There's a bitter irony to the fact that as I wrote this post (a particularly desperate rant about baby-induced sleep-deprivation) there nestled gently on my nightstand was this book, Good Night: The Sleep Doctor's Four Week Program to Better Sleep and Better Health. Ever since my husband and I experienced at least five months of extreme sleep deprivation with the arrival of our firstborn, we became Sleep Zealots; positively anal about night-time routines, nap schedules, circadian rhythms. In all other areas we pride ourselves on being pretty flexible parents, but sleep is where we do not tend to compromise--this is borne of those five months in which both of us became creatures unrecognizable (and frankly not very nice) to one another.
I am not an insomniac. But even so, I can recommend Good Night to anyone who is interested in enhancing their night's sleep and particularly those like me who are interested in what studies are beginning to demonstrate about the role of sleep in our lives. This last few weeks as my four month old has been resisting sleep at certain times of the night, the book has strengthened my resolve to instill healthy sleep habits at a tender age.
I should state that this is not a book for parents of children with sleep problems, and Breus wryly admits that parents of newborns come to terms with sleep deprivation for the duration. However for those of us who have been fixating on our kid's sleeping routines and structures, this book forces us to switch that gaze and take a long hard look at ourselves.
Yes, we all know that a night with little to no sleep can make you feel like the Living Dead the next day, but Breus makes a convincing case for the link between sleep and overall quality of life and health. A large proportion of us are experiencing sleep problems such as frequent night waking or stress-induced insomnia, but only a "quarter of us admit that sleep problems have some impact on our daily lives" and only "a handful of us ever takes any steps to improve our sleep." We are living in a culture where decent sleep is increasingly perceived as a luxury as opposed to a vital necessity, and it's this perception that Breus attempts to take on.
To help individuals begin to pay back their "sleep debt" he provides a series of tools for self-evaluation, identifies the major "sleep thieves" (stress and anxiety, caffeine, parenting styles, bed partners, hormonal fluctuations, and business travel) and presents a practical program for sleep-friendly lifestyle. Many of the tips and tricks in those programs are helpful even to a non-insomniac parent who is waking for twice nightly feedings and has trouble falling back to sleep after. For instance the importance of beginning the sleep routine before exhaustion sets in; the optimal way to set up your bedroom for a conducive soporific atmosphere; the use of a "worry journal" for when your brain is spinning out of control; and a whole slew of tricks that mean you'll never have to count sheep again. All very simple ideas but effective to various degrees.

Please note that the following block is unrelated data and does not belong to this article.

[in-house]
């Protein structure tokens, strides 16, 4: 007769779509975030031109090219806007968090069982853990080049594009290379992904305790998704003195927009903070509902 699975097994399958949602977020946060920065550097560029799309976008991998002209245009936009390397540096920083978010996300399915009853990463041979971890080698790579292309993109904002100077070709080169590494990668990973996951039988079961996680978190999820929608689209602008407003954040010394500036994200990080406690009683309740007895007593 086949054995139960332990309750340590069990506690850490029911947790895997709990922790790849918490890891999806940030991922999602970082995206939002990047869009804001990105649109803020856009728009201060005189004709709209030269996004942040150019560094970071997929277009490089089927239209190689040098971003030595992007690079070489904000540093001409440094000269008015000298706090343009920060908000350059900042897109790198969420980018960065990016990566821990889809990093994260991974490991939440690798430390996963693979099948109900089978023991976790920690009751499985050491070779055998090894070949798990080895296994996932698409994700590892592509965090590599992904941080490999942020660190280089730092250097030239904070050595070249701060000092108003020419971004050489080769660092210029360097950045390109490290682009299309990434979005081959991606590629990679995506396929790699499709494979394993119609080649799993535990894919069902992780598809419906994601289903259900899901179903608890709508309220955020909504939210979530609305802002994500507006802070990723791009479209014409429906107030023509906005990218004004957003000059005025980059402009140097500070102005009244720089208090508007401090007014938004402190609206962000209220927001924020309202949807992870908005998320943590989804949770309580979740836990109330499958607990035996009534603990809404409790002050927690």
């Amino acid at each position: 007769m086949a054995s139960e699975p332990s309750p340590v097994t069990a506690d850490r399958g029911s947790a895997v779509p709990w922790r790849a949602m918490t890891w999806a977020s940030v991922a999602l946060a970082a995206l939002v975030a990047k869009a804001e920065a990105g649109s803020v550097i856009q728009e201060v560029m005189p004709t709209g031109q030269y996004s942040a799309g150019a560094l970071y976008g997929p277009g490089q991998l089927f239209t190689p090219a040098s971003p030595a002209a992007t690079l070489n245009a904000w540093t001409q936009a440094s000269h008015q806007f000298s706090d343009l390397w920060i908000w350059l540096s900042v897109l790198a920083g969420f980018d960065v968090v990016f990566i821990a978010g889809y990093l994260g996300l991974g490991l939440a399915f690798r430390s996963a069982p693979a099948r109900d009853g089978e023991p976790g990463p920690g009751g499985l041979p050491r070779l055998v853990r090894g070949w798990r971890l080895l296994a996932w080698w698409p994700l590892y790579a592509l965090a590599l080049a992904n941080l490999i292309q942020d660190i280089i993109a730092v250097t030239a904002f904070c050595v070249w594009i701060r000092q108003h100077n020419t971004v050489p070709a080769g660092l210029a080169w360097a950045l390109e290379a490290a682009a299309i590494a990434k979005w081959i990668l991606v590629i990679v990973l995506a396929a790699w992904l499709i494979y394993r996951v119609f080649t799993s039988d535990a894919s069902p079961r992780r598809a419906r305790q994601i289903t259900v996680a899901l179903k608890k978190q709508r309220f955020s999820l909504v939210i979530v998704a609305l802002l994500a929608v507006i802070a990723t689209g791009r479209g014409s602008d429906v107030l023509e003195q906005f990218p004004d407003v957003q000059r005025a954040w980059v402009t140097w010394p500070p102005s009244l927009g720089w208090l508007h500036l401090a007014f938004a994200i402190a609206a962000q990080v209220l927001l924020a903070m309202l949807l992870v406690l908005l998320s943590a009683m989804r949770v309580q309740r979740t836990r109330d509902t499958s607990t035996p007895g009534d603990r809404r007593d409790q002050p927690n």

Good Night makes some pretty lofty claims--paying back the "sleep debt" will lift depression, enhance productivity, strengthen our relationships, and even lead to a better sex life. I am naturally cynical about these types of sweeping claims--which appear to be the general marketing ploy behind most self-help guides these days. But Breus does make a strong case for sleep's positive affects in these areas, and particularly in the claim I am most inclined take with a pinch of salt: Sleep makes us thinner.
A whole chapter is devoted on how we can "Snooze to Lose," and more to the point, how the sleep debt might be accruing at our waistlines. Breus presents research and findings about the relation of hormonal fluctuations to sleep rhythms too detailed to recount here, but some of the information he presented was a revelation to me. For instance, that "lack of sleep increases cortisol, resulting in your body storing fat, burning muscle--and making you hungry by increasing your appetite!" Now, I might be clinging on to this fact as I battle to lose weight in my own very sleep deprived and postpartum state, but cortisol aside, Breus presents a myriad of other endocrinological details that support the claim, and let me say it's not just because we're heading towards the fridge in the wee hours.
If you or someone you know battles with sleep loss, I can certainly recommend this book. Breus's style is engaging, personable and non-judgemental, his discussion punctuated with interesting case studies from his clinical work. I am not promising that the book will have you enjoying your eight+ hours a night in four weeks, but it will help you evaluate the role of sleep in your life and likely help you towards that goal of a better-rested "I am invincible" you.